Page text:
Want to learn more about food traditions in Spain? Check out our guidebook, Eat Guides: Barcelona – $4.99
Christine Medina is back with her experience with one of the millions of Kings Cakes that are eaten for Kings Day. Yum!
By Christine Medina
I am of the belief that Spanish children may be among some of the luckiest in the world. Why? Well, because not only do they get to celebrate Christmas day, they also celebrate the Epiphany on January 6th, also known as Three Kings’ Day.
The Three Kings refers to the gospel of Matthew when a group of Kings traveled from far lands bearing three gifts to baby Jesus after following a star. The three Kings are named Melchior, Gaspar and Balthazar and represent Arabia, Africa and Europe. They traveled on horse, camel and elephant and brought with them gold, frankincense and myrrh to give to baby Jesus.
In Spain, children write their letters of what they’d like the Three Kings to bring them, and not to Santa in the North Pole. Depending on the family, Christmas day itself may or may not be a day for gifts, but for most families in Spain, Día de los Reyes Magos is always a day to exchange gifts.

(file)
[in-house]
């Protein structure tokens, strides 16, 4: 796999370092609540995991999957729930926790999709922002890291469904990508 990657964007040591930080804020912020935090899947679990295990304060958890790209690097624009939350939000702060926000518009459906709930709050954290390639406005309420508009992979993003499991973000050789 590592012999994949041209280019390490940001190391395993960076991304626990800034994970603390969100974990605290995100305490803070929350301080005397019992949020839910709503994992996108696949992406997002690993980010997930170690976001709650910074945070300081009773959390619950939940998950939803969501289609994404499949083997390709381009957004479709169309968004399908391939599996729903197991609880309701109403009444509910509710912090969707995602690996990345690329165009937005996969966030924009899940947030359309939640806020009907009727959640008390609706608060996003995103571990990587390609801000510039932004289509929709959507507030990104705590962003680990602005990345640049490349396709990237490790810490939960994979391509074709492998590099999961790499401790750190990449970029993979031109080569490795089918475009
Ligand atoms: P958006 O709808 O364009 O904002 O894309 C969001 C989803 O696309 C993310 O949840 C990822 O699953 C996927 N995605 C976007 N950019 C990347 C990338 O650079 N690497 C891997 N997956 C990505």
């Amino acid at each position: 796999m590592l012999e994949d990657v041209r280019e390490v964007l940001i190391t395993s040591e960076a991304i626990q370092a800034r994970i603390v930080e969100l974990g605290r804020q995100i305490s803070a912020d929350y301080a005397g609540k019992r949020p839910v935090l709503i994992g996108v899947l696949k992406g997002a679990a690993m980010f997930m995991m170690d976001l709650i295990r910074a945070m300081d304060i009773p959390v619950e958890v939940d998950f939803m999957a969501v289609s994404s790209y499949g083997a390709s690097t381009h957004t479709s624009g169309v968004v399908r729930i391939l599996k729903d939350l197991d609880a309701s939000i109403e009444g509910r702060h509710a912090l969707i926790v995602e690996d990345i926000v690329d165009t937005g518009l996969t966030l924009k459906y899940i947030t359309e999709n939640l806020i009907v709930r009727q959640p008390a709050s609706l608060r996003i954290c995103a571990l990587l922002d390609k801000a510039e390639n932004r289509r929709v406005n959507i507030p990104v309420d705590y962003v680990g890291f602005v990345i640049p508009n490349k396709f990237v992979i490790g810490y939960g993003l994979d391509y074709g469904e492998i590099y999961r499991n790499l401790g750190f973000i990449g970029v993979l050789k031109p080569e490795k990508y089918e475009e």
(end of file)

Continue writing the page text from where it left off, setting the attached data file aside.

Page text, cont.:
The traditions on this day are for children (and some adults as well) to leave out their polished shoes on the eve of January 5th, as well as sweets and milk/wine for the Kings and their live modes of transportation. On the morning of January 6th, children wake up with excitement to a tree stocked with presents, and a Roscón de Los Reyes to eat for breakfast. The Roscón is a donut-shaped sweetbread, sprinkled with candied fruits. Inside of the Roscón is a figurine of baby Jesus as well as a dried fava bean. Whoever finds the figurine of baby Jesus is crowned “king” or “queen” of the house for the day, and the person who encounters the dried bean is obligated to buy next year’s Roscón.
This year, since the day is a holiday, I’m inviting over my fellow expatriate friends and celebrating Three Kings Day the best we know how: with a Roscón, plenty of food and wine and every intention to soak up this Spanish holiday that we’re deprived of back home.
Christine Medina, originally from Seattle, Washington, shares her travel advice, anecdotes and photographs at http://www.christineinspain.com/
Photo: Creative Commons License Flickr user susivinh